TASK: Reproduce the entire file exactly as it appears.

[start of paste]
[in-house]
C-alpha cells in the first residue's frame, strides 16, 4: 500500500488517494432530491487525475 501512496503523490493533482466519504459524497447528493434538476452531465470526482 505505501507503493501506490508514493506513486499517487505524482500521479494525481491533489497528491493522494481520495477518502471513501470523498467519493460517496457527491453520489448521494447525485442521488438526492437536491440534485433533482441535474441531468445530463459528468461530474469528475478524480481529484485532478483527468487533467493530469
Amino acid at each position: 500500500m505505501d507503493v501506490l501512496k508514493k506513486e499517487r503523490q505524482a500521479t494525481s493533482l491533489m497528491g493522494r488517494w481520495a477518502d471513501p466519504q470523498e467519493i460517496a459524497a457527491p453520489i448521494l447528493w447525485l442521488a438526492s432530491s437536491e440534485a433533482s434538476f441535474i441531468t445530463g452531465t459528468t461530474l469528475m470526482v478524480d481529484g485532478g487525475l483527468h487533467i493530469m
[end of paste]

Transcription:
[in-house]
C-alpha cells in the first residue's frame, strides 16, 4: 500500500488517494432530491487525475 501512496503523490493533482466519504459524497447528493434538476452531465470526482 505505501507503493501506490508514493506513486499517487505524482500521479494525481491533489497528491493522494481520495477518502471513501470523498467519493460517496457527491453520489448521494447525485442521488438526492437536491440534485433533482441535474441531468445530463459528468461530474469528475478524480481529484485532478483527468487533467493530469
Amino acid at each position: 500500500m505505501d507503493v501506490l501512496k508514493k506513486e499517487r503523490q505524482a500521479t494525481s493533482l491533489m497528491g493522494r488517494w481520495a477518502d471513501p466519504q470523498e467519493i460517496a459524497a457527491p453520489i448521494l447528493w447525485l442521488a438526492s432530491s437536491e440534485a433533482s434538476f441535474i441531468t445530463g452531465t459528468t461530474l469528475m470526482v478524480d481529484g485532478g487525475l483527468h487533467i493530469m